UK workers in Europe are only required to pay social security contributions in one Member State. With the UK leaving the EU, this may increase the social security costs for the employer and company.
Value Added Tax
The UK legislation governing Value Added Tax (VAT), as well as customs and excise duties, has to conform with principles established by EU law, which means that currently both the EU law and the CJEU case law are the main sources of UK indirect tax legislation.
On an exit from the EU, the UK would no longer be bound by European constraints, for example, which goods and services can be exempt or zero rated for VAT purposes and the rate at which VAT is charged. This could provide the UK government with a greater degree of flexibility from a UK indirect tax perspective.
In addition the UK taxpayers would be no longer bound by decisions of the CJEU. This however would be only likely to be relevant for future cases as historic decisions have in the main already been adopted into UK legislation or HMRC policy.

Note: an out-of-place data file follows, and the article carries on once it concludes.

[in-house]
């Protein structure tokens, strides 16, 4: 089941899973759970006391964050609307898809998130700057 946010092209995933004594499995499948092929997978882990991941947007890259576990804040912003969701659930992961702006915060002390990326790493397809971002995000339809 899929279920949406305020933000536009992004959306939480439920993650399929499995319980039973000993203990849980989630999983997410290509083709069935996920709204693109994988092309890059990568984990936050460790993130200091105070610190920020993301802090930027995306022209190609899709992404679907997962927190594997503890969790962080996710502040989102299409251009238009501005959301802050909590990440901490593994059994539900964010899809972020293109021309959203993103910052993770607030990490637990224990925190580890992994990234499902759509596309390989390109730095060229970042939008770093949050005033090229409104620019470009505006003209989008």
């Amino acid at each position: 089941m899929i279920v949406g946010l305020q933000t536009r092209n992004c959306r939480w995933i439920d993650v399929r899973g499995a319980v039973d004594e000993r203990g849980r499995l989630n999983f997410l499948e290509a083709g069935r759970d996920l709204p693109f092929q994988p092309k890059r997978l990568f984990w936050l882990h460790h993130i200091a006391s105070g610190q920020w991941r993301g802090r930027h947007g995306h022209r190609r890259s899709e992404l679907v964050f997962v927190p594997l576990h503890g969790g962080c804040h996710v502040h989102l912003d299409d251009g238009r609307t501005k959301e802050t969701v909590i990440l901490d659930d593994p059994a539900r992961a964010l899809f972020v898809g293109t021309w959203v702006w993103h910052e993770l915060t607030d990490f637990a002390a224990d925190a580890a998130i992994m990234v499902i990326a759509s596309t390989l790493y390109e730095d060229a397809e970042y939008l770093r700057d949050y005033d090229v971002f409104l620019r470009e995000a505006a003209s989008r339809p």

Goods can be supplied freely within the EU (and European Economic Area) without the imposition of customs duties. Unless the UK successfully negotiates a trade agreement with the EU, exports and imports of goods between the UK and the EU could be hit by customs duties and import VAT, thereby increasing the cost of the goods. To further complicate the situation, the EU have historically negotiated favourable trading terms with many other countries – if the UK leave the EU such terms would need to be renegotiated.
Businesses with international supply chains will need to re-assess their supply chains, taking into account possible additional duty costs and / or administration.
Service industries could also be affected. Currently businesses who are required to pay VAT in a number of Member States have the option to use a simplification scheme (MOSS) which allows them to register in one Member State and account for VAT across the EU on a single return. Clearly this would need to be addressed. In addition, businesses who have a requirement to register and pay VAT in locations where they do not have a permanent establishment could be required to appoint fiscal representatives once the UK has left the EU.
Businesses and individuals in the UK and the wider EU are entering a period of uncertainty as discussions and negotiations progress. Once Article 50 is activated this provides at least two years for our exit to be agreed and as such, there is no need for decisions to be made immediately. However, we recommend that consideration is given to the potential outcome of the negotiations when undertaking business planning and establishing funding requirements.
Please contact us should you wish to discuss how Brexit impacts you and your business.